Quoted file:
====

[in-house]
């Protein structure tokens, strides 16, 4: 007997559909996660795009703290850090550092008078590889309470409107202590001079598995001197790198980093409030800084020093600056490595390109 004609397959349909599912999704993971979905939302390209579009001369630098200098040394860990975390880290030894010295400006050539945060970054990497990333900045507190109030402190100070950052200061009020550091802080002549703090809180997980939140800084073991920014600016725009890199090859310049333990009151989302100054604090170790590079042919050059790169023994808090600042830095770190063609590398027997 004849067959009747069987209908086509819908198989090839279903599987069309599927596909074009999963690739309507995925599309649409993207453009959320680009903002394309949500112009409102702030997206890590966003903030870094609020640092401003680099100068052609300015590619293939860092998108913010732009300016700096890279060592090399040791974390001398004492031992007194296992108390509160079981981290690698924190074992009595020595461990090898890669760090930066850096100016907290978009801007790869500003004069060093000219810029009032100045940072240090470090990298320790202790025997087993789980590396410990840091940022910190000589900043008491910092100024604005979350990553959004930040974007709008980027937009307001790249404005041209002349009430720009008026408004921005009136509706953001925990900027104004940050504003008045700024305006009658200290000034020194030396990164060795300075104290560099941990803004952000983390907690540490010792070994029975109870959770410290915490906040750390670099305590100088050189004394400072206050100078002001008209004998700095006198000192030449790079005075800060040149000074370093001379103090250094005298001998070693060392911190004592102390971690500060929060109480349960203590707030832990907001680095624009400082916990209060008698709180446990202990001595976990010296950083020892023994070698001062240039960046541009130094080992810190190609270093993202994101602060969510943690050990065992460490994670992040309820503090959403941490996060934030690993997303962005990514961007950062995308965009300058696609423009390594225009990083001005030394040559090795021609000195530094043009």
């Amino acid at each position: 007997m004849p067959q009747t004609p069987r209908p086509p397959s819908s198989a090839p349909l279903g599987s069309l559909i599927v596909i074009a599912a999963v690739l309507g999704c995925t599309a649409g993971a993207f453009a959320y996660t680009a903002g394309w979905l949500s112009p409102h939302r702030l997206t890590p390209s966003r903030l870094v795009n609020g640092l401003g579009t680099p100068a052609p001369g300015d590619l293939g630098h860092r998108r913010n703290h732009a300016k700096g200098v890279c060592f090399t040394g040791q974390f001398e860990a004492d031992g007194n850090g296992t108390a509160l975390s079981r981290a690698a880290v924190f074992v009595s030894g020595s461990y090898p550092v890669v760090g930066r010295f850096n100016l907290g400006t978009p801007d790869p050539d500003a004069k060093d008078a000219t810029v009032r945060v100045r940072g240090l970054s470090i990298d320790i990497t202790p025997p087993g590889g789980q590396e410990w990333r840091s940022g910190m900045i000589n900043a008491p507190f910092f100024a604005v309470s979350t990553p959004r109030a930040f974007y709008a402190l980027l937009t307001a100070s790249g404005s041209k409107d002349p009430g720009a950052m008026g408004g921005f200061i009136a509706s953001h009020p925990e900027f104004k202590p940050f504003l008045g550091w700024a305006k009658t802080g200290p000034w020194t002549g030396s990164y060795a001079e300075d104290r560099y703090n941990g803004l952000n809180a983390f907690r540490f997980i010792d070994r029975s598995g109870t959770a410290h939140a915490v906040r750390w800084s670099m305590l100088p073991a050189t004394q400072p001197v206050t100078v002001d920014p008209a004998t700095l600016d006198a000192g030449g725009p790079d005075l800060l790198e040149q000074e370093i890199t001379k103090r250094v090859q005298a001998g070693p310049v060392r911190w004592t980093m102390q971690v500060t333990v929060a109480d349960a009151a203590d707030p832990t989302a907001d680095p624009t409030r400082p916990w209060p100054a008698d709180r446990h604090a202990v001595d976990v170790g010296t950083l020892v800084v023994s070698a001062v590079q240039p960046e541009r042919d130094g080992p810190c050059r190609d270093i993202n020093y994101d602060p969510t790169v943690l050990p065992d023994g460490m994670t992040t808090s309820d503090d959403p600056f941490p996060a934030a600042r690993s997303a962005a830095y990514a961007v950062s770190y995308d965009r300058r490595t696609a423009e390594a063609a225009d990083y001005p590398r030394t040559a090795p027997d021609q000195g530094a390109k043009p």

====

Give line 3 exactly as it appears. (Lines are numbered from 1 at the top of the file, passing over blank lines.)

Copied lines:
């Amino acid at each position: 007997m004849p067959q009747t004609p069987r209908p086509p397959s819908s198989a090839p349909l279903g599987s069309l559909i599927v596909i074009a599912a999963v690739l309507g999704c995925t599309a649409g993971a993207f453009a959320y996660t680009a903002g394309w979905l949500s112009p409102h939302r702030l997206t890590p390209s966003r903030l870094v795009n609020g640092l401003g579009t680099p100068a052609p001369g300015d590619l293939g630098h860092r998108r913010n703290h732009a300016k700096g200098v890279c060592f090399t040394g040791q974390f001398e860990a004492d031992g007194n850090g296992t108390a509160l975390s079981r981290a690698a880290v924190f074992v009595s030894g020595s461990y090898p550092v890669v760090g930066r010295f850096n100016l907290g400006t978009p801007d790869p050539d500003a004069k060093d008078a000219t810029v009032r945060v100045r940072g240090l970054s470090i990298d320790i990497t202790p025997p087993g590889g789980q590396e410990w990333r840091s940022g910190m900045i000589n900043a008491p507190f910092f100024a604005v309470s979350t990553p959004r109030a930040f974007y709008a402190l980027l937009t307001a100070s790249g404005s041209k409107d002349p009430g720009a950052m008026g408004g921005f200061i009136a509706s953001h009020p925990e900027f104004k202590p940050f504003l008045g550091w700024a305006k009658t802080g200290p000034w020194t002549g030396s990164y060795a001079e300075d104290r560099y703090n941990g803004l952000n809180a983390f907690r540490f997980i010792d070994r029975s598995g109870t959770a410290h939140a915490v906040r750390w800084s670099m305590l100088p073991a050189t004394q400072p001197v206050t100078v002001d920014p008209a004998t700095l600016d006198a000192g030449g725009p790079d005075l800060l790198e040149q000074e370093i890199t001379k103090r250094v090859q005298a001998g070693p310049v060392r911190w004592t980093m102390q971690v500060t333990v929060a109480d349960a009151a203590d707030p832990t989302a907001d680095p624009t409030r400082p916990w209060p100054a008698d709180r446990h604090a202990v001595d976990v170790g010296t950083l020892v800084v023994s070698a001062v590079q240039p960046e541009r042919d130094g080992p810190c050059r190609d270093i993202n020093y994101d602060p969510t790169v943690l050990p065992d023994g460490m994670t992040t808090s309820d503090d959403p600056f941490p996060a934030a600042r690993s997303a962005a830095y990514a961007v950062s770190y995308d965009r300058r490595t696609a423009e390594a063609a225009d990083y001005p590398r030394t040559a090795p027997d021609q000195g530094a390109k043009p």